What does the EU demand from the U.K. exactly now that the UK has invoked Article 50?

  • Is this talking about the "bill" that's been floating around the news, or more broadly about what the EU's expectations of its new relationship with the UK are? Mar 31 '17 at 21:04
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    Brexit has not taken place officially. Brexit has been requested officially. The actual withdrawal is still being negotiated.
    – Brythan
    Mar 31 '17 at 21:23
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    @DavidGrinberg why would that be the definition of Brexit? The UK still belongs to the EU, so it has not yet exited, hence Brexit is still in the future.
    – phoog
    Mar 31 '17 at 22:36
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    @Panda indeed, with unanimous agreement by the member nations, it seems hard to argue that it would have to be the point of no return, even if itcould not be revoked unilaterally.
    – phoog
    Mar 31 '17 at 23:37
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    "Is this talking about the "bill" that's been floating around the news, or more broadly..." - it is impossible for anybody to answer broadly. The question is about the obligations Britain has to take on in connection with having triggered Article 50. Apr 1 '17 at 20:17

There are demands and there are desires. It is sometimes hard to distinguish them. The EU position is set out in the "EUCO Brexit guidelines" These can be summarised:

  • That the UK honour existing financial commitments. (This is sometimes dubbed the "divorce bill".)

  • That rights for EU citizens that are resident in the UK are guaranteed, and that EU businesses are not disadvantaged.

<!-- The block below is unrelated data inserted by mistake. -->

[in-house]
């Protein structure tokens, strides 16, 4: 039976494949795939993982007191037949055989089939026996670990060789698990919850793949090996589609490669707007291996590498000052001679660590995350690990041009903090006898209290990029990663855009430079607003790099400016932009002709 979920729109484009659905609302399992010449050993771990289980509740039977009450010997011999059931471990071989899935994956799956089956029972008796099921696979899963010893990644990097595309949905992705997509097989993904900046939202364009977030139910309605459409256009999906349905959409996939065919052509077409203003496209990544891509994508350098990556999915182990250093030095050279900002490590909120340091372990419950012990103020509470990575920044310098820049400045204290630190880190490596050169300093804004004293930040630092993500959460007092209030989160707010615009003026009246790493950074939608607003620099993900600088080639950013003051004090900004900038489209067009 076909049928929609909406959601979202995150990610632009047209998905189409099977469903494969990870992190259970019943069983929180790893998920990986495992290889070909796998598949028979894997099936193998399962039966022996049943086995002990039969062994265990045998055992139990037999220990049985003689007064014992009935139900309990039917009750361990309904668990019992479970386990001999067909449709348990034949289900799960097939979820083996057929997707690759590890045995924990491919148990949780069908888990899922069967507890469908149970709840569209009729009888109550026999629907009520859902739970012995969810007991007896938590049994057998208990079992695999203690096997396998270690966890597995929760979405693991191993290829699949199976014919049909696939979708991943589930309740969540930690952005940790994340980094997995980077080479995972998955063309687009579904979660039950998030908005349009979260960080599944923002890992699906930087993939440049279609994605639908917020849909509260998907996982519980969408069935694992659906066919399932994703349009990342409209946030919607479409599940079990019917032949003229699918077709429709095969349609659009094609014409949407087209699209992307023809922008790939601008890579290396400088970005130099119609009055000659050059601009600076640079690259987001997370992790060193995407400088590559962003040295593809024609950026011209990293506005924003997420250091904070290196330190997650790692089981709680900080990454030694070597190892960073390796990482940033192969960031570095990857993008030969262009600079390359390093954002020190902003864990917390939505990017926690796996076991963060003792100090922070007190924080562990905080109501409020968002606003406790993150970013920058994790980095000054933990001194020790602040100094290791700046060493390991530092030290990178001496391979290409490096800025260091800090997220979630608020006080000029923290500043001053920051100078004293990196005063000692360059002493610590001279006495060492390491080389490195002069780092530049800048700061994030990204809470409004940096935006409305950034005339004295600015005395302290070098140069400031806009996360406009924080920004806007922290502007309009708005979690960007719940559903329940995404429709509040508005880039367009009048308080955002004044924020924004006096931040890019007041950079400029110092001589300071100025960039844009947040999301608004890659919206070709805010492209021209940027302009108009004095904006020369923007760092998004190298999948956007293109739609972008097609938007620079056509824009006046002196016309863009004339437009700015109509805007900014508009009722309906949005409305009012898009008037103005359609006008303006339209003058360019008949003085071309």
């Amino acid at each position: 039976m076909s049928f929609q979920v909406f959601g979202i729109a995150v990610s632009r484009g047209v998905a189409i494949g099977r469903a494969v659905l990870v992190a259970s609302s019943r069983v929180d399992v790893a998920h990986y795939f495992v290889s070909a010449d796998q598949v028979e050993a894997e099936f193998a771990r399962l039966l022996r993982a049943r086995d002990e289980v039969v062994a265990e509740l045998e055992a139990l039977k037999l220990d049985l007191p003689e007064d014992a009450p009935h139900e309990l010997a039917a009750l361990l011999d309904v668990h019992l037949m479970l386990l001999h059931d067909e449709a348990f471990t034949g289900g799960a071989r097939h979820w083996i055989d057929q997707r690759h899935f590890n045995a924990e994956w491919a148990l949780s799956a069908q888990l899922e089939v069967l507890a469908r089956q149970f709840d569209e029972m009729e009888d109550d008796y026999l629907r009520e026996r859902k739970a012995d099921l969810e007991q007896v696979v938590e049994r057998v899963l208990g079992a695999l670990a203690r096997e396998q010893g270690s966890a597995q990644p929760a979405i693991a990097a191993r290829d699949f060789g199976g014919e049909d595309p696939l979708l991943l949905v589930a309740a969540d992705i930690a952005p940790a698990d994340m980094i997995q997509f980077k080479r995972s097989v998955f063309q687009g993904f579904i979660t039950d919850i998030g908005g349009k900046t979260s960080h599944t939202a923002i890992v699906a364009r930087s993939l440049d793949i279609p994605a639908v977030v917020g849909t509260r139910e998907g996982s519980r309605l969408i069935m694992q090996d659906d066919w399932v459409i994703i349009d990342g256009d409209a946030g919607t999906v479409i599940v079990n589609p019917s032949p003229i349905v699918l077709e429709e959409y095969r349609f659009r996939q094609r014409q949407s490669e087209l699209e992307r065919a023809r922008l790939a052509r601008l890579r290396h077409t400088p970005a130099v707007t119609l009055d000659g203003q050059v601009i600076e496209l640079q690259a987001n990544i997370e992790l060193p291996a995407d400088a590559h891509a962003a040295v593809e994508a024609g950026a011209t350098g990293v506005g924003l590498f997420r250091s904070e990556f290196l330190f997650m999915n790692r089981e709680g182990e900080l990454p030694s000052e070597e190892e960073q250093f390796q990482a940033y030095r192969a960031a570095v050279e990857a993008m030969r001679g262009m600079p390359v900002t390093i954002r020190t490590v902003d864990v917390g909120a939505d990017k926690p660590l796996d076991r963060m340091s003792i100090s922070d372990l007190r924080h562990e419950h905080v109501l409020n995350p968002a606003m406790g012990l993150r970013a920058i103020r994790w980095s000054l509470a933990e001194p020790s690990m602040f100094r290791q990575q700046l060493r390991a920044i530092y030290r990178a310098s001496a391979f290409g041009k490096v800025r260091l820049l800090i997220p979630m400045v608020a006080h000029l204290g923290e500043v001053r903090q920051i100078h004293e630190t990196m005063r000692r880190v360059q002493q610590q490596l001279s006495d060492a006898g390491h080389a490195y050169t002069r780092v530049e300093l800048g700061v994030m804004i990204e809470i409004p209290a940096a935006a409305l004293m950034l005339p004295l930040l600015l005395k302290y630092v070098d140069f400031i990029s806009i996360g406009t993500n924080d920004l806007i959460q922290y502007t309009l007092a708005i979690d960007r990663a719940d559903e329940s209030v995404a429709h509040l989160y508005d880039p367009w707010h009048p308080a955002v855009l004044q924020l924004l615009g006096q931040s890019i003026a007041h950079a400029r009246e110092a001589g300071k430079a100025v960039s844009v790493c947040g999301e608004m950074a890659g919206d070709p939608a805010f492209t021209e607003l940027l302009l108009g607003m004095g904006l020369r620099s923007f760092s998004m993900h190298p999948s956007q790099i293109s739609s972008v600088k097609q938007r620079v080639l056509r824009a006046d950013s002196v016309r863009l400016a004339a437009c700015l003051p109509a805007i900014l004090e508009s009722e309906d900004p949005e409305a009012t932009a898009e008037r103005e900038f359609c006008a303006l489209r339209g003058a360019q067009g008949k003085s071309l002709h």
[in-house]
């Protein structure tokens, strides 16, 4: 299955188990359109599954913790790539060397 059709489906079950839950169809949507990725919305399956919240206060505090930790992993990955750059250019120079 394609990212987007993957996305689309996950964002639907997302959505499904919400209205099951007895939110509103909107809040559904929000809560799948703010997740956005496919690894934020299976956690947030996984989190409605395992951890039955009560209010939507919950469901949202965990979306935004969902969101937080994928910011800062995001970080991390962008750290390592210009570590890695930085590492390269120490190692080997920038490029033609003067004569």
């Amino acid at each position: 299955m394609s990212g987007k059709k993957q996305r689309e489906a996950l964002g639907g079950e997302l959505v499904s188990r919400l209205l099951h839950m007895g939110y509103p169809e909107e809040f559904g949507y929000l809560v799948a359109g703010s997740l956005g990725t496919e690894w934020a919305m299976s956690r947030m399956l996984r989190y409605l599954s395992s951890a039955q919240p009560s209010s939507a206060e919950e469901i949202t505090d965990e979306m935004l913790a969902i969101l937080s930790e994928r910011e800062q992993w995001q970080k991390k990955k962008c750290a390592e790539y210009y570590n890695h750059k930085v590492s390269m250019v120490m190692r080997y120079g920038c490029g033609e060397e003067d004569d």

• That the UK manage their exit from the EU in such a manner that causes minimal disruption to the other EU members.

  • That the UK cannot be a partial member of the single market.

  • That the UK may not form a bilateral agreement with any member state of the EU on a matter that is of material concern to the rest of the EU (The UK may not attempt to "divide and rule").

  • That discussions on an orderly exit from the EU must have progressed before any discussions of a future arrangement between the EU and the UK can begin.

  • EU institutions currently located in the UK to be moved to the EU in an orderly manner.

  • That the UK honour its share of international agreements formed as a member of the EU.

There are other concerns of particular nations: the position of Ireland and Cyprus, for example.

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    Concerning "rights of EU citizens": It seems Theresa May has just decided: "Indefinite leave to remain" doesn't mean "Indefinite leave to remain".
    – gnasher729
    Jun 29 '17 at 1:59
  • In June 2017, Theresa May offered "settled status" (ie. equivalent access to UK state services and residence in perpetuity) to EU citizens who had lived in the UK for five years or more. This was contingent upon reciprocity. The EU rebuffed this offer.
    – 52d6c6af
    Sep 7 '17 at 23:13
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    @Ben: You can ask a question on why the EU didn’t consider the proposal sufficient if you are interested. As it stands, your comment amounts to lying by omission, since it implies the EU said no out of sheer ill-will.
    – chirlu
    Sep 8 '17 at 3:08

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